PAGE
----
Almost Home

Almost Home

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Date Added: Wednesday 18 November, 2015

by Michael Allen

I am much in favour of autobiographies. In the first place, some (if not all) of one’s descendants are going to be fascinated by an account of Uncle George’s or Auntie Freda’s life. But more importantly, perhaps, a first-hand account of what it was like to live through a period of great unrest is always invaluable to historians.

‘Almost Home’ is the second volume of autobiography to have been published by Mira Crouch. The first, entitled ‘War Fare’ appeared in 2008. It covered the years 1941-45, when Mira (born 1932) was growing up in Belgrade.

‘Almost Home’ is subtitled ‘a memoir of migration’. And the word migration can, I think, be interpreted both literally and metaphorically. This book tells the story of how Mira travelled, in due course, from central Europe to Australia, where she eventually began to feel that she had found her true home. It also tells the story of one person’s journey from being a child to becoming a woman, a mother, and a grandparent.

The structure of the book is not so much chronological as thematic: it is a consideration of certain themes from a lifetime’s perspective.

One such theme is the stressful experience of being a migrant – and what could currently be more relevant? Mira Crouch knows very well what it is like to be unsure of where one will eventually find a home; and to be ever conscious of the need to have the ‘right papers’. As the daughter of a Jewish man who was taken away from a hospital and gassed to death in a van, she could hardly expect to feel truly secure until many years had passed: if ever.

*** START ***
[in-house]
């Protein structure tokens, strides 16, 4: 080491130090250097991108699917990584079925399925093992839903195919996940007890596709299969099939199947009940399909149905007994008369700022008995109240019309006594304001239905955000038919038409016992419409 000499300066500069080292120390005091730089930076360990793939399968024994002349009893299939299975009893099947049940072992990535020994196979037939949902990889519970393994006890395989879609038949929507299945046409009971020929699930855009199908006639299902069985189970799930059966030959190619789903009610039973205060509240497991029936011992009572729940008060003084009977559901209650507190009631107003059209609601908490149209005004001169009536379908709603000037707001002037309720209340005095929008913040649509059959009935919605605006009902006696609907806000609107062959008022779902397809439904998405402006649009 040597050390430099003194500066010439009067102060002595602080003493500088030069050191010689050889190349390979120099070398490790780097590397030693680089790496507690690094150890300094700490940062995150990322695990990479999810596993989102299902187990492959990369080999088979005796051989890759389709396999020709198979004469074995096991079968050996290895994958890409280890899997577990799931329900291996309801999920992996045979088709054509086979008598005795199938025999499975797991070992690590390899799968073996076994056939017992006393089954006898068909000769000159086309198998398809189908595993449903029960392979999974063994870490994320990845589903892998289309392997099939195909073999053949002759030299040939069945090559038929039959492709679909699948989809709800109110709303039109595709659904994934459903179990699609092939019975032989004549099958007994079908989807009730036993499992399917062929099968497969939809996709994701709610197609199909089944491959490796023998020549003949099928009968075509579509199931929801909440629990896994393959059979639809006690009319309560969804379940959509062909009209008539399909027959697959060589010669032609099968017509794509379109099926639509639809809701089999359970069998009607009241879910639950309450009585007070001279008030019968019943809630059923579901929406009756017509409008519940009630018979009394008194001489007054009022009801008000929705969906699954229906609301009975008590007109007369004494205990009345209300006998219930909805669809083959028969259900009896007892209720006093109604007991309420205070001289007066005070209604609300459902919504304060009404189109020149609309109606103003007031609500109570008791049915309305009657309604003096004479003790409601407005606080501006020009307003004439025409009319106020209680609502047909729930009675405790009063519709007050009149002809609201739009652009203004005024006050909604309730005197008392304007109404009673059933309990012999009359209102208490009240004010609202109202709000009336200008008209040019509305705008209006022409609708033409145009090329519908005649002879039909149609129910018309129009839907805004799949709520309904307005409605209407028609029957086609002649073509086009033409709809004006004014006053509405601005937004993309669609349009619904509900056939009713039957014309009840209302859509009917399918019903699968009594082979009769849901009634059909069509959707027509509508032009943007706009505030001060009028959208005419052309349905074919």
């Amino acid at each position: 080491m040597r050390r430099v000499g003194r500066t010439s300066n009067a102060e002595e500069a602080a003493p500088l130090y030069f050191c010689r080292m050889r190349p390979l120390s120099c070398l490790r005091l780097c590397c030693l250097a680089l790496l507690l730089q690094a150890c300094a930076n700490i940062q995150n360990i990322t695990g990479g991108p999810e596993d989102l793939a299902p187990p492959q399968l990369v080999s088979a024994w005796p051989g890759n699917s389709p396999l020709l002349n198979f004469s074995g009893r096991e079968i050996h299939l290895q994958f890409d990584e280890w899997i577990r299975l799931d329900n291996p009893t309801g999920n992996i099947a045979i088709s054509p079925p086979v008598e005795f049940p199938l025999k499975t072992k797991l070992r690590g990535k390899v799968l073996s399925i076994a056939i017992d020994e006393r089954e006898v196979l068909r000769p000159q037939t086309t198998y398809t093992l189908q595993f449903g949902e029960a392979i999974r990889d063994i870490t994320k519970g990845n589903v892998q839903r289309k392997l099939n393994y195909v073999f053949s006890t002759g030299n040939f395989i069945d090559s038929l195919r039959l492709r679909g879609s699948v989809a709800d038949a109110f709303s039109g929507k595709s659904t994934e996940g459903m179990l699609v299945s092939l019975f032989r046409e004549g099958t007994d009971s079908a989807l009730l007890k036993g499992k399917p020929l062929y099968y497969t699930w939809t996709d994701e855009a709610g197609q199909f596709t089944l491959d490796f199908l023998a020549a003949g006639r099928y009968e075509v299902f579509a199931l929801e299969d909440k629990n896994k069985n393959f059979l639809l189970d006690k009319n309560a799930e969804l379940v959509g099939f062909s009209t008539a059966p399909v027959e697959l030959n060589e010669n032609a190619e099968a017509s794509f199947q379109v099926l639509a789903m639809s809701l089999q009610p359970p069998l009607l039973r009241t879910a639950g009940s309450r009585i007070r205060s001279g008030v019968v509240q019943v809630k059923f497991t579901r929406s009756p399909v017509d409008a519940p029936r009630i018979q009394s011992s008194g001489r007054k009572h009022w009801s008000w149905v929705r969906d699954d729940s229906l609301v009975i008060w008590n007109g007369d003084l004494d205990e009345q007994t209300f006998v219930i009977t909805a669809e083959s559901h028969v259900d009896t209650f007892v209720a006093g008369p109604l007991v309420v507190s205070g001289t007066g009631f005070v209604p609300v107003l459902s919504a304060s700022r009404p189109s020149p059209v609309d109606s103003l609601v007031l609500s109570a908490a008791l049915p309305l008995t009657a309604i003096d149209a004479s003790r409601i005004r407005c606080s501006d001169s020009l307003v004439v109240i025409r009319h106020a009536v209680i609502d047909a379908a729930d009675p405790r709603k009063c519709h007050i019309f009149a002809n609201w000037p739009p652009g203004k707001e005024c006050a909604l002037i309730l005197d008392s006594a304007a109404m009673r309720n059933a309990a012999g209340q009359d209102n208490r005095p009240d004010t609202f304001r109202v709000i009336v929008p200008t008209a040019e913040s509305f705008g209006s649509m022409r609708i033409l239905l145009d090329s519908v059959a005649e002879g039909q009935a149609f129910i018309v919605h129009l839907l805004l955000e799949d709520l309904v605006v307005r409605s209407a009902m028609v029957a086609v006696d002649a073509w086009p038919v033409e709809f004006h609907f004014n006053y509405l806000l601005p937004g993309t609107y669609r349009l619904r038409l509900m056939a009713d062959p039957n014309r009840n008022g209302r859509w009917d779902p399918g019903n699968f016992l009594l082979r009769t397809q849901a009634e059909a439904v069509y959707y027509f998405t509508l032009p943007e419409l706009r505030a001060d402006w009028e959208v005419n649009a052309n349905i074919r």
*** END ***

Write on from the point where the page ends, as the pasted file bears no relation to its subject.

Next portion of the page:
Another recurring theme in this book is coping with illness, both physical and mental. In 1976, when Mira was appointed to the staff of the University of NSW, and felt that her second life had finally begun, she was diagnosed with breast cancer. And at various times she also suffered from agoraphobia and post-natal depression. The latter, and possibly both, can reasonably be viewed as war wounds.

Finally, of course, Mira has lived through a period of time in which the role of women in society has been constantly under debate and has undergone major changes.

What we have here is a self-portrait of a woman who is talented, versatile, and hard-working – but damaged by war. As such it is not a book for every reader, but it is one that will be appreciated by those, particularly women, who have a European background and are old enough to have some memories of World War II and its aftermath. It is a book about survival, and about finding, at last, a true home.

Rating: 5 of 5 Stars! [5 of 5 Stars!]

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